3. Speed – no surprises here. Rapid delivery makes customers feel prioritised and that a brand has ‘dropped everything’ to attend to them. Not something to do all the time, but on occasions, the ability to act decisively and precisely to avert a problem or answer a need can generate ongoing loyalty.
4. Delight/surprise – everyone wants to feel special.
5. Exclusivity – recognition taken as far as it goes. When delight/surprise is blended with singularity, the experience can be both flattering at the time and share-able with many others later.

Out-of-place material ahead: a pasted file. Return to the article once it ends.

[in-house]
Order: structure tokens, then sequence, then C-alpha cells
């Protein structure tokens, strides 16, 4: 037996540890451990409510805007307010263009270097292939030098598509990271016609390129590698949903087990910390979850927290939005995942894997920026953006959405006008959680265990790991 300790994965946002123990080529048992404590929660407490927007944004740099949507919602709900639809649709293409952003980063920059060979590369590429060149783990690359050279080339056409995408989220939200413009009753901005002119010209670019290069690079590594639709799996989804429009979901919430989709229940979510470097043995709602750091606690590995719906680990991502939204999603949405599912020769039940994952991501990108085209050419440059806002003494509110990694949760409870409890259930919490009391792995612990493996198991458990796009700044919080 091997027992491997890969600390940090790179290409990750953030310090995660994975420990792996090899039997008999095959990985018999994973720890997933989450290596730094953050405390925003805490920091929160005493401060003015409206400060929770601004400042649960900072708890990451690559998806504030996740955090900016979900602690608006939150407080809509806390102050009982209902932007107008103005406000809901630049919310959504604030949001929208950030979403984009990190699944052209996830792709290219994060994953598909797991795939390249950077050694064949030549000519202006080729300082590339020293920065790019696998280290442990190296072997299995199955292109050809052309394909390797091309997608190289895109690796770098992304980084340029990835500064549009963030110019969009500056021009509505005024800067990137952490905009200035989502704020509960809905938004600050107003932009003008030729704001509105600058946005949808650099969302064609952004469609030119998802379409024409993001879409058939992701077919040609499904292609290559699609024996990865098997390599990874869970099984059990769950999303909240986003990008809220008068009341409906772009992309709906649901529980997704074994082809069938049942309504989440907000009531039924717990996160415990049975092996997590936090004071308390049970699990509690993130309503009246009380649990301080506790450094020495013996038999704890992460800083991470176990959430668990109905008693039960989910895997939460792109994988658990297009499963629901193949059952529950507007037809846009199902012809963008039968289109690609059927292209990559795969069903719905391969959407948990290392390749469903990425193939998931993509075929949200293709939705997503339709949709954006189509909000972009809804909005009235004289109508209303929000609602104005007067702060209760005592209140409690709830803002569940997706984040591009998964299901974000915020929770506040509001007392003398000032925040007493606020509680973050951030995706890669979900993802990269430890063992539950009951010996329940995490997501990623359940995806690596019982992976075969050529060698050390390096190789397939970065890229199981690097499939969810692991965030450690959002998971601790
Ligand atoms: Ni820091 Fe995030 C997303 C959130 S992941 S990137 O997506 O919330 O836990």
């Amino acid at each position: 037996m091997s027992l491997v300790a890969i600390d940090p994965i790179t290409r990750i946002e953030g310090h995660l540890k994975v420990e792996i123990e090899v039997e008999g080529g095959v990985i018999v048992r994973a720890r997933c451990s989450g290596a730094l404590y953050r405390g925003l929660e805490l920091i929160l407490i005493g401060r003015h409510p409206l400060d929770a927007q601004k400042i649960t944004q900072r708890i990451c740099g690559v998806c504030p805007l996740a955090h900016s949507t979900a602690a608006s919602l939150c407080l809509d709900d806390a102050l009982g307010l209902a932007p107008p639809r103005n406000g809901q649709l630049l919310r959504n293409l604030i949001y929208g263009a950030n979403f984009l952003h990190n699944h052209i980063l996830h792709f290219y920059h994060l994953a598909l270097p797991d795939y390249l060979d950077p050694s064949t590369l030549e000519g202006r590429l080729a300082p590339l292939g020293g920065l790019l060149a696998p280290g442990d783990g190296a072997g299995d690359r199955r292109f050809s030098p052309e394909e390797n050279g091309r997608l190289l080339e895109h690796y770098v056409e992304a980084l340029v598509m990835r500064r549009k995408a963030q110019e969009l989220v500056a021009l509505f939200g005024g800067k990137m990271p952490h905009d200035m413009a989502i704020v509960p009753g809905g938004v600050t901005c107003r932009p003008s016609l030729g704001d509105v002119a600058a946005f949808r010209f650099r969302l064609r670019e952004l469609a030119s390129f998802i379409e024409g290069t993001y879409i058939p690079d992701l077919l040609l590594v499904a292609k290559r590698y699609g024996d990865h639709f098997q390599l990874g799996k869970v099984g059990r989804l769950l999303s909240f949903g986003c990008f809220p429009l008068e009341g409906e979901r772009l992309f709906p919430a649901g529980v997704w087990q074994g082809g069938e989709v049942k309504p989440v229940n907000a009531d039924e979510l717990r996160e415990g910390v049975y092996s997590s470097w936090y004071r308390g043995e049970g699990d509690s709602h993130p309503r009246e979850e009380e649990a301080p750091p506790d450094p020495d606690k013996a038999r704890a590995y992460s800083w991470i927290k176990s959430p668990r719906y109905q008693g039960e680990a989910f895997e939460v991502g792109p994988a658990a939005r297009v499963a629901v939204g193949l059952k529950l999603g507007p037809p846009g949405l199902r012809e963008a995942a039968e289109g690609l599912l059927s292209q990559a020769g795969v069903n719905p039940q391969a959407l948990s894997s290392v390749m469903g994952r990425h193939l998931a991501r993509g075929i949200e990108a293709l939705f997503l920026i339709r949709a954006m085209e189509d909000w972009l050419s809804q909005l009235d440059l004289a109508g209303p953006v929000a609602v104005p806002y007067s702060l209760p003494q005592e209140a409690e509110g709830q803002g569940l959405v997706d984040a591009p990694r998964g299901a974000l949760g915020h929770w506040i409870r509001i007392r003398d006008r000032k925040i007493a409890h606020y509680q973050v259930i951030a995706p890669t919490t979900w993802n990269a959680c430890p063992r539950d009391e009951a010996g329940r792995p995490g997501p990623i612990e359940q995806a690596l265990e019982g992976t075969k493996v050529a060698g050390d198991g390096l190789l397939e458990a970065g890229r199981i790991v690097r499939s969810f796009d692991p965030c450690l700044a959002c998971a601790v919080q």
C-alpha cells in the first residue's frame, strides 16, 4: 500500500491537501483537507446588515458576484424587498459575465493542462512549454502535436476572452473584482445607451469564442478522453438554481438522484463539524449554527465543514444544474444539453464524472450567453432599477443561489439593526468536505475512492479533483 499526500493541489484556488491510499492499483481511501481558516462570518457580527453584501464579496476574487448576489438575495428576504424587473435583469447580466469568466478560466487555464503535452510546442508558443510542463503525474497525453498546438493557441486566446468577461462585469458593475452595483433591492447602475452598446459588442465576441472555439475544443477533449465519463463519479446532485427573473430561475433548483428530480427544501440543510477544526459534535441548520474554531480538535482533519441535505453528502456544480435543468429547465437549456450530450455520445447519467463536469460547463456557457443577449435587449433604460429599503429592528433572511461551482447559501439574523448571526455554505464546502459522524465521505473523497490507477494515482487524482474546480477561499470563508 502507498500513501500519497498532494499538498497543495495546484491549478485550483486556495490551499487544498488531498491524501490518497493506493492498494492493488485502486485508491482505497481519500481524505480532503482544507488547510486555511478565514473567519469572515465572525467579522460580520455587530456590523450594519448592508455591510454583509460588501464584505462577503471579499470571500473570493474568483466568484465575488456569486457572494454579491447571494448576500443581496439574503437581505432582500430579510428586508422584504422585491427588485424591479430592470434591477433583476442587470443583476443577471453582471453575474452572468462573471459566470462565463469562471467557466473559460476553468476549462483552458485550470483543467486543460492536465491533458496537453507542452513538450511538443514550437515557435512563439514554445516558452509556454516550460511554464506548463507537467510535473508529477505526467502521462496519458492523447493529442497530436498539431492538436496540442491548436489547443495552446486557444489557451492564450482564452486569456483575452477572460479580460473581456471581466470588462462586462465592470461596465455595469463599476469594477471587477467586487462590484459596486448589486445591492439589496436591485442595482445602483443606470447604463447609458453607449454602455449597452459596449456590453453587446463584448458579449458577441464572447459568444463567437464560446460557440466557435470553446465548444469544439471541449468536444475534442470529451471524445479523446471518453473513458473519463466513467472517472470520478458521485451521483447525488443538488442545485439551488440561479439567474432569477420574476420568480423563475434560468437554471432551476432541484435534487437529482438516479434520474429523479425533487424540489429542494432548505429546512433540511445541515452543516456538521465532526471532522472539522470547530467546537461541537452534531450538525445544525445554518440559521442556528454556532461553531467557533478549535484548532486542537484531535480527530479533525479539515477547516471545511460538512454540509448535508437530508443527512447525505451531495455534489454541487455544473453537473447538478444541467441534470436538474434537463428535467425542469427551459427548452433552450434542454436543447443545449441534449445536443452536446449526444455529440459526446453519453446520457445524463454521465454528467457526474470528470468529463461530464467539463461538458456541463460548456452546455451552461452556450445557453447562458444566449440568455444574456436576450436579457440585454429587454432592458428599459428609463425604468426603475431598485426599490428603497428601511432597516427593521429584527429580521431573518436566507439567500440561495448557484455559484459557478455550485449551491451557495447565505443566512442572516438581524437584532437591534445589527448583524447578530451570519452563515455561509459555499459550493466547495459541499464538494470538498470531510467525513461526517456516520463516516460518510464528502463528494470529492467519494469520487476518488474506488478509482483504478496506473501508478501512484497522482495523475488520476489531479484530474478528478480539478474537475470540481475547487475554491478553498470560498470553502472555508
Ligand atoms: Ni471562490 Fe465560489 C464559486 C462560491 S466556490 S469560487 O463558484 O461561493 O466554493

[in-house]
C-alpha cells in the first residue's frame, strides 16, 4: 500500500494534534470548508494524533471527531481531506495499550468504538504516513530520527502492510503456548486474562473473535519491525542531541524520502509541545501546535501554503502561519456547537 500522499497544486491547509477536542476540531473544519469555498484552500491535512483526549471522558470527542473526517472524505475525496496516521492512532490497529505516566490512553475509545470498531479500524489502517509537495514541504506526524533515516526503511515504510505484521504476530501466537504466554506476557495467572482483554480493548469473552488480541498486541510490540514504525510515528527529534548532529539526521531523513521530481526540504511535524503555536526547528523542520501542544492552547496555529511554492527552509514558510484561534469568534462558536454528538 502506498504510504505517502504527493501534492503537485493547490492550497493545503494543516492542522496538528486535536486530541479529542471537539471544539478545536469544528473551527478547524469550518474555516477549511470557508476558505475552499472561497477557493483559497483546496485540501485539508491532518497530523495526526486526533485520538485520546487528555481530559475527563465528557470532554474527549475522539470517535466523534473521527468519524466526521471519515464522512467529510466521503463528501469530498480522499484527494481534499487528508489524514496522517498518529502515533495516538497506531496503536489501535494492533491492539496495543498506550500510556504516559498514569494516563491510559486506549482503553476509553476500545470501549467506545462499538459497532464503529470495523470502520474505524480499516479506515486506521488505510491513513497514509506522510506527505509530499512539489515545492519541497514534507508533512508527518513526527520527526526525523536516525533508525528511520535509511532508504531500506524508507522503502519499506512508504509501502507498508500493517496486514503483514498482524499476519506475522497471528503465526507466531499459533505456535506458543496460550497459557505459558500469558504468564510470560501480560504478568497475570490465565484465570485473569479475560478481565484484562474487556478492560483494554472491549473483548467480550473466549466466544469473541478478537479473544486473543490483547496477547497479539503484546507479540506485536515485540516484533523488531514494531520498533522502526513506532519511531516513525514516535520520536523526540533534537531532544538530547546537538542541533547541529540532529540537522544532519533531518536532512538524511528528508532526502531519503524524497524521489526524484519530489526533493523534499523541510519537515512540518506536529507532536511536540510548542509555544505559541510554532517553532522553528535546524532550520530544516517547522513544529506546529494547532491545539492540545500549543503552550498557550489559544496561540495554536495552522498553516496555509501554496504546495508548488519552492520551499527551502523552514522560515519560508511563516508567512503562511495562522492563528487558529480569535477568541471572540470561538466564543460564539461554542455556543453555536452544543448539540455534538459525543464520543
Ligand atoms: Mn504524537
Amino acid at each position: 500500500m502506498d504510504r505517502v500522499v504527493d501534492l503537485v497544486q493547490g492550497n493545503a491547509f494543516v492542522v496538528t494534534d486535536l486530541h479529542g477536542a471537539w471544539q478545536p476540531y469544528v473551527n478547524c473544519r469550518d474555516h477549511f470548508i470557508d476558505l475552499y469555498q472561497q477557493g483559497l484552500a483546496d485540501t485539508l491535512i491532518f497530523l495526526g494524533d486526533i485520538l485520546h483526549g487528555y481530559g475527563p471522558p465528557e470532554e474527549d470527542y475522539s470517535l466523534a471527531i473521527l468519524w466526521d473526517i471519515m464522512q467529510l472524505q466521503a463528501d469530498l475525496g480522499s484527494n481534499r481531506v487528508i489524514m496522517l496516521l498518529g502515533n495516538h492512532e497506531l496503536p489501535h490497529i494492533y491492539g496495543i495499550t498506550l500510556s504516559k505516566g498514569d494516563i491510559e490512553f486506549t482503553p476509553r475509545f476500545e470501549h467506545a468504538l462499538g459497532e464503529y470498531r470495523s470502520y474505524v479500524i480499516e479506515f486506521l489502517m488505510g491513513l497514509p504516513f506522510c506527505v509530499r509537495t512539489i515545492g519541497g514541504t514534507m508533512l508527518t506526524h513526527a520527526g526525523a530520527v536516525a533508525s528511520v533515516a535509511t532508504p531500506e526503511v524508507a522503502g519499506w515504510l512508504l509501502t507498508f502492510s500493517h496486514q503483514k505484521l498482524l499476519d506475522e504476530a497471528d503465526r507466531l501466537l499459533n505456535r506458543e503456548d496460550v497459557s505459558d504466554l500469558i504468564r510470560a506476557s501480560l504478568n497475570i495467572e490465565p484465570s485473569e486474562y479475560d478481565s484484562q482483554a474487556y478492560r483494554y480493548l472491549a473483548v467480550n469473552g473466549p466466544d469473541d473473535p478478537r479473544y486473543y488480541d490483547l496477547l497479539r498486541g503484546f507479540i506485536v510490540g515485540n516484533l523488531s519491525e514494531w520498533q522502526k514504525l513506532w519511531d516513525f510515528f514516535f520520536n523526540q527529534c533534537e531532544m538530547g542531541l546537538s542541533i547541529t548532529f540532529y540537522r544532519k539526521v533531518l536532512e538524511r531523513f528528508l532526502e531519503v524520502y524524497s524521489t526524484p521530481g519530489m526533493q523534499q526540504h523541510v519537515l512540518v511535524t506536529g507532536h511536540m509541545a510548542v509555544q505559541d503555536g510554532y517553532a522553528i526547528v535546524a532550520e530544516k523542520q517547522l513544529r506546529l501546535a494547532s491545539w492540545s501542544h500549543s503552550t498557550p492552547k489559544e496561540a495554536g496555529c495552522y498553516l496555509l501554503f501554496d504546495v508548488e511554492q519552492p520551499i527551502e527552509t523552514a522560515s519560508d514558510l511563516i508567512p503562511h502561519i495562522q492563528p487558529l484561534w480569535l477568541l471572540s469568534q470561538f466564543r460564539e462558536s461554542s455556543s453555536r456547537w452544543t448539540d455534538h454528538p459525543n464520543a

And where should we take our prompts from for that vital personalisation? Since it was Adrienne who first alerted me to Cohen’s article, I thought I’d leave the last word on rebalancing the customer experience to her. “As we look to create customer experiences that are pre-designed yet authentic, consistent yet individuated, relevant and resonant – consider how we re-think our fundamental assumptions in the way we approach the consumer.
“To quote Will.i.am in Wired UK August 2013: : “forget the consumer! Consumer is a bad thing to call people. Tomorrow the word will be more like ‘champion’. People have to champion your brand, not just consumer. They add value making you relevant.’ Now there’s a thought. While the customer experience must indeed be intentional and therefore designed, perhaps we should be doing it with others. The brand champions of our future.”